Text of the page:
Actually traveling to a place can lend itself to something important in the animation world called Location Research. Something which was thoroughly done when the team from Up! went to none other than my natal country, Venezuela, to properly capture not only the look of the movie but also the feel or atmosphere, all of which make up the essence of the settings. The only way you can properly explain a feeling is if you have actually felt it yourself, and like that as an artist you will then be able to transpose these feelings with color, lighting, composition and camera angles etc.

Enhancing Storytelling for Animation

As a storyteller, when traveling one must take full advantage and really explore locations that are new to you, always staying safe of course. The French term Dérive is the idea of going in an “unplanned journey”, where you never really know where the roads will take you. Although somewhat unsettling, the idea of exploring rather than following a planned route allows a person to experience a location with a fresh mind and new eyes and not by the words and paths of countless of others.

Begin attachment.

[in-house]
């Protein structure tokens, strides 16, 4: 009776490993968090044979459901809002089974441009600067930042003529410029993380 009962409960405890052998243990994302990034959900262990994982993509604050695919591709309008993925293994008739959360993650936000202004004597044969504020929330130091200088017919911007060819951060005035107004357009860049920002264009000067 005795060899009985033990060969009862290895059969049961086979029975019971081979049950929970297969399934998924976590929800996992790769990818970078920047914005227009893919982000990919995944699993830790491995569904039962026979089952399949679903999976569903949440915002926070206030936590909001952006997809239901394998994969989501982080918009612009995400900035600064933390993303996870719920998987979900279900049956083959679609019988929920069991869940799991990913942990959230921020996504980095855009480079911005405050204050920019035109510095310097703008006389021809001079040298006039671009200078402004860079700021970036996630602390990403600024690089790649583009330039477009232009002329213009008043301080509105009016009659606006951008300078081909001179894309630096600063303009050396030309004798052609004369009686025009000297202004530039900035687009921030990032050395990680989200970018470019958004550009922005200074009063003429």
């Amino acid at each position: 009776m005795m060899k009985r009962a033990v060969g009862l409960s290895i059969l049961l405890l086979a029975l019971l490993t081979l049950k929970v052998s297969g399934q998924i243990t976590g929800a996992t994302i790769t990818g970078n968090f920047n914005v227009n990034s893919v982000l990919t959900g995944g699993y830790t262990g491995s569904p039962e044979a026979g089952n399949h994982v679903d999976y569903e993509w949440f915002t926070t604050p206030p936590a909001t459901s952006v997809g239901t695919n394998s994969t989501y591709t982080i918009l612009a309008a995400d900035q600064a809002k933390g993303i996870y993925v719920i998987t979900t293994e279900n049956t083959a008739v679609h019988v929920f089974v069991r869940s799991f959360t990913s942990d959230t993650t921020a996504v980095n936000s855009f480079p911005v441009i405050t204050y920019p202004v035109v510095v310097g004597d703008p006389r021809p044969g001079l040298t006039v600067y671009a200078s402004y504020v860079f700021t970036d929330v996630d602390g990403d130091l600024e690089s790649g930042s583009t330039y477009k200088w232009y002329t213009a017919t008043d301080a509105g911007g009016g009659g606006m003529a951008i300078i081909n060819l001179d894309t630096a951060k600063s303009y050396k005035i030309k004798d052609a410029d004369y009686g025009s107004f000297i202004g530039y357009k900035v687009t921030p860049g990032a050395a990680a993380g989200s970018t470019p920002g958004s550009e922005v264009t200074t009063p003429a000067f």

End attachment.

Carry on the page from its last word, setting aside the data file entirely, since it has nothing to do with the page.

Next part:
Not being afraid to try new things is essential when traveling, like that you might end up discovering your new favorite dish, or meeting amazing people you never thought of meeting. All of these experiences add on to your memory vault, which then as a storyteller, you can open up anytime and dig in for ideas. For example, if you have an idea for a story but feel like your characters are boring, perhaps thinking back on what you learned from the people in one of your travels will make it all exciting. Mundane activities for a person in a little village in Asia are not the same as that of a resident in New York City. Gathering inspiration from reality is what storytelling is all about, and with fictional storytelling you can transform it into anything you need to make it work for your story. Nothing is better than believing your story to be real, and if you have actual knowledge and experience on something, you will understand it well enough to integrate it to your story. When I visited Ireland I was able to understand personally the importance that mystical creatures truly have to some Irish people nowadays. This allowed me to understand the true importance the Irish company, Cartoon Saloon’s movie “Song of the Sea,” has; which deals with the fact that Irish people are forgetting their ancestor’s beliefs.